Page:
- Contact Mountain Spirit Guides for guiding or ice climbing courses.
- More photos in our Facebook ice climbing gallery.
- Current conditions of the ice falls in Cogne.
- Updates on conditions and photos of the ice falls in Jan 2013.
The question is: Is ice climbing fun? Or should anyone that is not a hard core alpinist or grew up in northers Scanidinavia stay away from this sport?
Even though I was already an accomplished rock climber and keen mountaineer and skier, climbing icefalls never really appealed to me. I had been a few times, but only as a last resort, on winter days when the snow conditions were bulletproof, or visibility was zero. I had the idea that ice climbing was a pure hassle and involved a lot of suffering – Frozen carabiners and ropes to manage with your gloves on, ice lumps falling on your head, and above all freezing cold! Risking seriously long falls dressed in an armor of sharp tools, also seamed kind of dangerous to me. I completely understood why so few girls were into ice climbing, they’re just too clever.
But then I thought again; Wasn’t rock climbing also a hassle and a bit scary in the beginning when I didn’t know how to handle all those ropes, slings and protection devices? I wasn’t particularly over excited about climbing multi-pitch trad routes to start with, and now that is what I am the most excited about! So maybe ice climbing deserved a chance too..?
Already on my first day out I discovered a lot of pros with ice climbing compared to other activities around Chamonix; No need to get up at 7am since there are no queues to beat, and no need to worry about the weather (as long as you stay down in the valley and not in a place exposed to avalanches). Cloudy, foggy, snowy or windy… padded up like a michelin man in my down jacket, fleece pants and gore-tex suit it is quite cozy anyway.
Ice climbing (in its less extreme forms) proved to be quite contradictory to my former believes. When well formed, icefalls are pretty solid after all. There is no need to stress yourself to tears neither, top-roping is fun too! In fact it doesn’t even have to be unpleasantly cold. Some times we are climbing ice in the sun, -3 degree Celcius, the ice is sorbet-soft (so that even I can get my axes in there), and often you find yourself in absolutely magic surroundings.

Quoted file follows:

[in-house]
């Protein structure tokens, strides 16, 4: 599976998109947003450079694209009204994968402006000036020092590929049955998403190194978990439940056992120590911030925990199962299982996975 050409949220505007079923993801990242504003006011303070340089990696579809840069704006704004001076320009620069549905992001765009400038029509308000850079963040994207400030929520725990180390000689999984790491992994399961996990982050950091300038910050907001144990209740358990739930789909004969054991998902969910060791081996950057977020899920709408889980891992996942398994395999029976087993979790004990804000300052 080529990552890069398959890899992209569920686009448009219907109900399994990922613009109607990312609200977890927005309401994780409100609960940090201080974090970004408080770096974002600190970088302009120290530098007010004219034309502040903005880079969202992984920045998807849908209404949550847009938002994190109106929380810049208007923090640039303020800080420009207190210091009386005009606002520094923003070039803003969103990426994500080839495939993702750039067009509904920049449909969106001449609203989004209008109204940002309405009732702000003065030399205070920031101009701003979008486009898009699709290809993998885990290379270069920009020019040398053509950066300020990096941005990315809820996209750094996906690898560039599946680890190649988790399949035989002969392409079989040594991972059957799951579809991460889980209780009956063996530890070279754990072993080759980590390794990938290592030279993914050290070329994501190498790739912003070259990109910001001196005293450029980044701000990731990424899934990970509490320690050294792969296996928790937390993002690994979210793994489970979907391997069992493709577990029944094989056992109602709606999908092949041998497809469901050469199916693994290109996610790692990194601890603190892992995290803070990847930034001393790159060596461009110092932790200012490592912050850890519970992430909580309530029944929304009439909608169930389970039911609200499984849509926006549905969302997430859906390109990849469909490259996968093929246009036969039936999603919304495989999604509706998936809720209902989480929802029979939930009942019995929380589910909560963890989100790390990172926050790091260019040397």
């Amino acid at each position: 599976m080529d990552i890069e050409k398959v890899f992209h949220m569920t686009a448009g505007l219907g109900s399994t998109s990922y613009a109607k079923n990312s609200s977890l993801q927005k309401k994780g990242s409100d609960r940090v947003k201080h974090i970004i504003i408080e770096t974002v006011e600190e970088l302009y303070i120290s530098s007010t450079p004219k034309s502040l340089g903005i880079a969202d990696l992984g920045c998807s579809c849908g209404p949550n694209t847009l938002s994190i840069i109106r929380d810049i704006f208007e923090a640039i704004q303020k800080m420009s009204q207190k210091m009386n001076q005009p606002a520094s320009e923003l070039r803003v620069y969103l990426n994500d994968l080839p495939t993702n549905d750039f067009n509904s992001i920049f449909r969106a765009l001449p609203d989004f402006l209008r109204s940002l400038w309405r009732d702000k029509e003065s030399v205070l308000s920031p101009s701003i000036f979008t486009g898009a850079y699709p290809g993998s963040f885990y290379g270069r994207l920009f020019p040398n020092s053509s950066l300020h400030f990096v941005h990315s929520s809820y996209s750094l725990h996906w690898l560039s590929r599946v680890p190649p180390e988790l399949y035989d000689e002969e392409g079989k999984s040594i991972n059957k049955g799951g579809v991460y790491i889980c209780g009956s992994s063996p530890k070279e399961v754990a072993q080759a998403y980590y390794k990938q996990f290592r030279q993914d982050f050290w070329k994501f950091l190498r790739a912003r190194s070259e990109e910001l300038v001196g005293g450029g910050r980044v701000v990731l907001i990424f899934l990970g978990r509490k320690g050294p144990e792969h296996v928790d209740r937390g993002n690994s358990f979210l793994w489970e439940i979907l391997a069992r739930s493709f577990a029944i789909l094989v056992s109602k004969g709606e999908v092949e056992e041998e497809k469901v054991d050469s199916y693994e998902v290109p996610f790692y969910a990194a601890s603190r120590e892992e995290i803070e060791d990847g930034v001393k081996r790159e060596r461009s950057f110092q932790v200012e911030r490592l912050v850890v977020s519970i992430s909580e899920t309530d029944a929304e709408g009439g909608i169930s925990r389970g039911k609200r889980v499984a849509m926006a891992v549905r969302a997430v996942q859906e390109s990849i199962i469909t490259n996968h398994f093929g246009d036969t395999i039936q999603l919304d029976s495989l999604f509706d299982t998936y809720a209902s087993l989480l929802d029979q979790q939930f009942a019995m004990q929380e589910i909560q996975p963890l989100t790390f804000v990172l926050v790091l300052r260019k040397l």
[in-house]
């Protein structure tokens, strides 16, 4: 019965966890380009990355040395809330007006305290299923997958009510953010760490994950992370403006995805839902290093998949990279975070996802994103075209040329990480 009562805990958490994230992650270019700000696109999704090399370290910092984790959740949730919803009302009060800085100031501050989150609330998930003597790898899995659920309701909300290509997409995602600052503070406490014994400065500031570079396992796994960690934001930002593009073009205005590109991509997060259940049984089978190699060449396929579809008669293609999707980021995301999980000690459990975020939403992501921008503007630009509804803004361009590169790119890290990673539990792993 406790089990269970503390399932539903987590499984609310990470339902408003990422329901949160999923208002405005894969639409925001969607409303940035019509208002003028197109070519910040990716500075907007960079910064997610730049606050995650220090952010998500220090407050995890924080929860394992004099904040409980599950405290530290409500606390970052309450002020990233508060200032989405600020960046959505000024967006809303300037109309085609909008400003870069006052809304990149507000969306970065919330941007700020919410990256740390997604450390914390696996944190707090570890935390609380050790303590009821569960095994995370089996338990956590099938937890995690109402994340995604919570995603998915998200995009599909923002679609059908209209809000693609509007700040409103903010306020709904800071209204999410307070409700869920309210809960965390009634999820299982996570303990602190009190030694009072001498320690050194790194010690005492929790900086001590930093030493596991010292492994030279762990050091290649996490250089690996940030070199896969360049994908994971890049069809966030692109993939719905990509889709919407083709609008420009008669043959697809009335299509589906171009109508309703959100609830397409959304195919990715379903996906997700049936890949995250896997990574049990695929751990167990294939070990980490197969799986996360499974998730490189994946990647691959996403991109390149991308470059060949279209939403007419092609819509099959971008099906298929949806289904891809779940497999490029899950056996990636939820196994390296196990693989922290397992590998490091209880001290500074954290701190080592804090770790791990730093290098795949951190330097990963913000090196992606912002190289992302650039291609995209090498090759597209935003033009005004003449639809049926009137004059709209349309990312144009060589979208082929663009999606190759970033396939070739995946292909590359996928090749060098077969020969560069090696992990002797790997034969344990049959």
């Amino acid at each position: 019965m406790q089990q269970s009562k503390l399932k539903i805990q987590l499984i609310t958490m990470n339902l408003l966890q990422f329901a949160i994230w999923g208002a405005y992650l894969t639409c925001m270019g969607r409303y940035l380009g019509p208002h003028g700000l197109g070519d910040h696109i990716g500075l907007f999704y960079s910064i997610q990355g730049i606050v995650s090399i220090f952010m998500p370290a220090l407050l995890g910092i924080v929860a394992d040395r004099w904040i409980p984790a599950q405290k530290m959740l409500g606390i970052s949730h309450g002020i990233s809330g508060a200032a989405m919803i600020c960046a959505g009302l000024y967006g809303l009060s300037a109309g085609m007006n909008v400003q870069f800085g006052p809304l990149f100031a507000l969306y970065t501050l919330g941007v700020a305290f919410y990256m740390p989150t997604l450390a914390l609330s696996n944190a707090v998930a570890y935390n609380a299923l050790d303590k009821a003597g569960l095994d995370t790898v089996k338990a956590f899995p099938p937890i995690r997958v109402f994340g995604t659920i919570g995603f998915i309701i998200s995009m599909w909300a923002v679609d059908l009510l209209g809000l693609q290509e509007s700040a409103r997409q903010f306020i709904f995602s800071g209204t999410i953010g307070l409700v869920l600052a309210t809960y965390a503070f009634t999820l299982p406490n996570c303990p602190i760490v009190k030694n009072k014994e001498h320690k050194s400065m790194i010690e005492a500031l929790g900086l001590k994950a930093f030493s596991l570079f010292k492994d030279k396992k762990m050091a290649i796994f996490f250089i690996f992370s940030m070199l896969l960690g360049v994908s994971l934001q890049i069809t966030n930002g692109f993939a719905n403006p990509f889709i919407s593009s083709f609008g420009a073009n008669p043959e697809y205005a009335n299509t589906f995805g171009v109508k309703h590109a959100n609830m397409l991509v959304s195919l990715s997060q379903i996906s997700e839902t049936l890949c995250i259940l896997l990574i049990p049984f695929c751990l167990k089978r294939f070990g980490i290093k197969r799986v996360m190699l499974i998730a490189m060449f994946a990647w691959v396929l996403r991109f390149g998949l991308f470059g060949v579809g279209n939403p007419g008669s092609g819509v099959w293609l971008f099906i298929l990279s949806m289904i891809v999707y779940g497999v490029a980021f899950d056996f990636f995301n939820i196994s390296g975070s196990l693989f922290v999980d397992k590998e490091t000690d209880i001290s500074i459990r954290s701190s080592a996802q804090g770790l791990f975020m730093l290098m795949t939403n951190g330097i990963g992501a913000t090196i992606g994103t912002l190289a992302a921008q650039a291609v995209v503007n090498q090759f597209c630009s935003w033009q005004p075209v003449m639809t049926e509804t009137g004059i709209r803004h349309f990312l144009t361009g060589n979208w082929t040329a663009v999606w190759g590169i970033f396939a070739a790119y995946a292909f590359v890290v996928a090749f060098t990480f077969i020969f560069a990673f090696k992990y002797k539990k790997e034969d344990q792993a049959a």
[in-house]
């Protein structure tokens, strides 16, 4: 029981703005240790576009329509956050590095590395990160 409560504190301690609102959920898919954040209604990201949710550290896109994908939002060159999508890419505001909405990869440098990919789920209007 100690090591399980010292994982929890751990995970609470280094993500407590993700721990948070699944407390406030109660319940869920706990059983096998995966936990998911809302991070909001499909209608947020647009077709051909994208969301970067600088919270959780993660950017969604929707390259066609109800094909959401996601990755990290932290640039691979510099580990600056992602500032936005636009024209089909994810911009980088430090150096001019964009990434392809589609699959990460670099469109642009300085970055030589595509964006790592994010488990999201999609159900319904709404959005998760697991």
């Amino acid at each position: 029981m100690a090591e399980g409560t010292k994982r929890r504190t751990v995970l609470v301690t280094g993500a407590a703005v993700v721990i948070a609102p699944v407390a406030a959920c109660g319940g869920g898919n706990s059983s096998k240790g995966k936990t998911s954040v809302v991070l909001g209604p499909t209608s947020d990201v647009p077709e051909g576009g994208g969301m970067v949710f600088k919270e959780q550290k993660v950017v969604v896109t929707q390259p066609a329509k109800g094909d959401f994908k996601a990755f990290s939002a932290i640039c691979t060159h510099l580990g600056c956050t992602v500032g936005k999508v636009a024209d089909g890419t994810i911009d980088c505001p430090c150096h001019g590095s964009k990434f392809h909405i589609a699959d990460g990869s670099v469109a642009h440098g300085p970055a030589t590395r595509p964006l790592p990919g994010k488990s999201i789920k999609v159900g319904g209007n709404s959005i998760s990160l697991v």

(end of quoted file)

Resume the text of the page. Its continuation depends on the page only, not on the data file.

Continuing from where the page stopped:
After a few days out in the Chamonix valley I had a better feeling for when the axes and crampons stick to the ice and when they don’t. I’m no longer scared of falling off just because I don’t have my axe placed with the full length of the blade in the ice. I also learned that I can stand well on my feet and not progress only by doing pull-ups in my axes. As I got more relaxed it started to get really fun. I have realized that most people climb icefalls with a good margin of capacity when leading, but also that you need a strong head to always climb at your best in this dynamic and uncertain environment.
This winter (Dec 2010 – Jan 2011) we’ve been around for quite a few days of ice climbing in the Chamonix valley. Some ice falls are well formed and others are still thin or wet. Below are a few suggestion for a day out – not too big of a mission and no scary stuff! Grades 2-4.
You find them all in the guide book “Cascades autour du Mt Blanc” by Damilano/Perroux. Consult this guide book for further descriptions of access and maps.
La Cremerie – Argetiere
About 20min walk from the Cremerie above the Grands Montets cable car station, is a popular sector for ice climbing introduction. Here we found two wide ice falls for easy introduction with a few snowy sections. Then a 60m long pitch with a 10m almost vertical section that was interesting.
Col de Montets